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Single Joint Expert: Investigation and Report
Project: Hipperholme Grammer School.
Client: Ford & Warren, Solicitors, and Messrs Cayton and Co, Solicitors.
Above: photographs of an existing elevation incorporating the external cladding system.
We were instructed as a Single Joint Expert (SJE) by Messrs Ford & Warren, Solicitors, on behalf of Hipperholme Grammar School, and by Messrs Cayton and Co, Solicitors, on behalf of Pickles Architects, to investigate the external rainscreen cladding to The Armitage Wing of the School.
The building itself is a portable structure, relocated to the School some years earlier under a separate contract. Architects were invited to develop and implement a scheme of overcladding to enhance the external appearance of the block. The material chosen by the architects was a cellulose and resin based external cladding system, manufactured using cellulose fibres, pressure bonded into a resin matrix.
The manufacturer's recommendations for the fixing of the panels required a system of vertical counterbattens to allow a free current of air to circulate behind the panels and to allow any penetrating rain to drain safely out of the system. These in turn were intended to be fixed to the existing structure after insulation, and a breather membrane, had been installed.
The architect prepared drawings requiring the panels to be installed in accordance with the manufacturer's instructions. A tender was issued and the successful Contractor entered into a JCT Contract with the School for the intended works. The Contract Sum was some £96,000 + VAT. The Works proceeded, with the architect undertaking periodic Inspections, and Certifying the Works for payment by the School.
Some time after the Works were completed the School noted part of the first floor structure becoming detached from the external wall. Consultants were instructed, and considerable funds were expended investigating the problem and then providing additional fixings between the floor structure and the external walls. The problem was attributed to poor workmanship when the units had been initially prefabricated.
Sometime thereafter, the external cladding panels were noted to be bowing to a considerable degree. At that point we were asked to investigate the problems. We arranged for a typical section of the cladding to be scaffolded and, with the original architect and contractor on site, we began to remove panels.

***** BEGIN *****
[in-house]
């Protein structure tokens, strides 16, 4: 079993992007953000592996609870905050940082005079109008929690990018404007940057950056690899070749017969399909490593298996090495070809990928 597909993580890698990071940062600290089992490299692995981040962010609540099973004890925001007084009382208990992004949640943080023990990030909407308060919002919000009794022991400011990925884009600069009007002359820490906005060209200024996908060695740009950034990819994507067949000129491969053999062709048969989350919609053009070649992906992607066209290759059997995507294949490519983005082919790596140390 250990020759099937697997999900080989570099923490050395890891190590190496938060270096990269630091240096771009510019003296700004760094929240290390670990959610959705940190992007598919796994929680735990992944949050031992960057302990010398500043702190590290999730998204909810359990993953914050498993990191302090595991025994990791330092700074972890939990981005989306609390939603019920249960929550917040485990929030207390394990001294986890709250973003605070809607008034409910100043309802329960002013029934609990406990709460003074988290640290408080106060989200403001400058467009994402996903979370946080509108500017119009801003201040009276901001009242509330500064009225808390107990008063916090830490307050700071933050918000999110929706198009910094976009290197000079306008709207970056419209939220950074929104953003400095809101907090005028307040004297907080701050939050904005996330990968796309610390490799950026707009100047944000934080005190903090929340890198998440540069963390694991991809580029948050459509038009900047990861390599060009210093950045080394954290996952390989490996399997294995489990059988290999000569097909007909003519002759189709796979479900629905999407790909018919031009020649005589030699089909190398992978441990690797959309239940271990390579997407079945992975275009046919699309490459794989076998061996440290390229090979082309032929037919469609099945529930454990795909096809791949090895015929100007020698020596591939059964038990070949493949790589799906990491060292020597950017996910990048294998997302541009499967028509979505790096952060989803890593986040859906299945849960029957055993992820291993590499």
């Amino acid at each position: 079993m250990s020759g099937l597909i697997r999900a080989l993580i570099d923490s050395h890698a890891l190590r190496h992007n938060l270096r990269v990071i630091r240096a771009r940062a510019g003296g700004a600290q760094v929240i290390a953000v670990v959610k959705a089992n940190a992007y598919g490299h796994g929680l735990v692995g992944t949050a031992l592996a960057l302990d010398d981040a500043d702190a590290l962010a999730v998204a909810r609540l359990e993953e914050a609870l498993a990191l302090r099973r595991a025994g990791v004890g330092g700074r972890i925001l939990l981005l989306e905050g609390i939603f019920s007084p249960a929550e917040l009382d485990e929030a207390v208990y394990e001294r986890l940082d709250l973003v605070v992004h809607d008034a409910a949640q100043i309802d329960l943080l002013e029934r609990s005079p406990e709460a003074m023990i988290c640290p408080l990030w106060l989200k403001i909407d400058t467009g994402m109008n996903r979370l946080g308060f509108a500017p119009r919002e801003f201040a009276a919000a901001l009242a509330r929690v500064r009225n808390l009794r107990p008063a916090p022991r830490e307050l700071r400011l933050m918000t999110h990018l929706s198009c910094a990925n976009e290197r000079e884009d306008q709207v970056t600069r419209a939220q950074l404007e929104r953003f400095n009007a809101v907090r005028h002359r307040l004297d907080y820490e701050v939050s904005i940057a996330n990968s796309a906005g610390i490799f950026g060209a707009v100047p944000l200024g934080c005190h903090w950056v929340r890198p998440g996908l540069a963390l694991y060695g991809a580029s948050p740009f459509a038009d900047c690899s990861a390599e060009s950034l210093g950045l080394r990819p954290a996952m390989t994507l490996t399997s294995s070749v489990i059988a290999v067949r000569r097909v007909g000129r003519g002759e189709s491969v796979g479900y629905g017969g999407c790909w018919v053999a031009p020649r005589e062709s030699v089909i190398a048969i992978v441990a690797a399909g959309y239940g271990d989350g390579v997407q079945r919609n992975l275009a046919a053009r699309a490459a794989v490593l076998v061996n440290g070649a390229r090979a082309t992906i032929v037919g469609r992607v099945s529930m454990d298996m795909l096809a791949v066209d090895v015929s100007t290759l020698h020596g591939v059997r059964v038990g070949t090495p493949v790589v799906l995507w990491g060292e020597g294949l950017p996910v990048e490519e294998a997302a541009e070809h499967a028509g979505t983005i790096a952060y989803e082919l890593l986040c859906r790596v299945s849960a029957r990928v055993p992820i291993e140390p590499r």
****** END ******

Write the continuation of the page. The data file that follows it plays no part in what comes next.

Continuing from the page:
It immediately became apparent that the panels had not been installed as required: there were no counterbattens, and panels were sealed at each joint. Moreover, the breather membrane was in fact a layer of bituminised paper with little or no vapour permeability, making the entire outer skin virtually vapour impermeable.
The entire outer skin behind the panels was saturated with condensation, and the timber bearers providing fixings for the sealed panels were in an advanced stage of decay, after only two years in-situ.
Not only had the contractor failed to execute the Works as required, but the architect had failed to inspect the Works with sufficient care to note the incorrect application. Furthermore, it became apparent that the structural failure of the floor, corrected by the earlier remedial works, had in fact been caused by the high levels of condensation. This had saturated the external face of the timber floor framing beam to such a degree that it deflected outwards. This had caused the joints between that beam, and the floor joists, to be pulled apart and the floor to dip as a result.
Our Report reflected the failure of the Contractor to execute the Works in accordance with the Contract, and the failure of the architect to inspect the Works with sufficient care.
The moral of the story? For architects: be extremely careful when specifying vapour impermeable external cladding. And, always inspect the Works with great care. If your Specification requires the Contractor to install a product in accordance with the manufacturer's recommendations, make sure you have read and understood those recommendations. And, accept no alternatives! For Contractors the moral of the story is: always follow the manufacturer's recommendations. And, if instructed to depart from those recommendations ensure that instruction is clearly and unambiguously confirmed in writing, by the architect. For added security Contractors might ensure they advise the architect, clearly and unambiguously, that the specified method of installation is incorrect and is contrary to the manufacturer's recommendations. And, that the Contractor will not be responsible for the consequent failure of product, or installation, or both.
We understand the parties negotiated a settlement based upon our SJE Report.
Above: photographs of the saturated timber bearers behind the external cladding panels. Note the condensation on the inner face of the bituminised paper!
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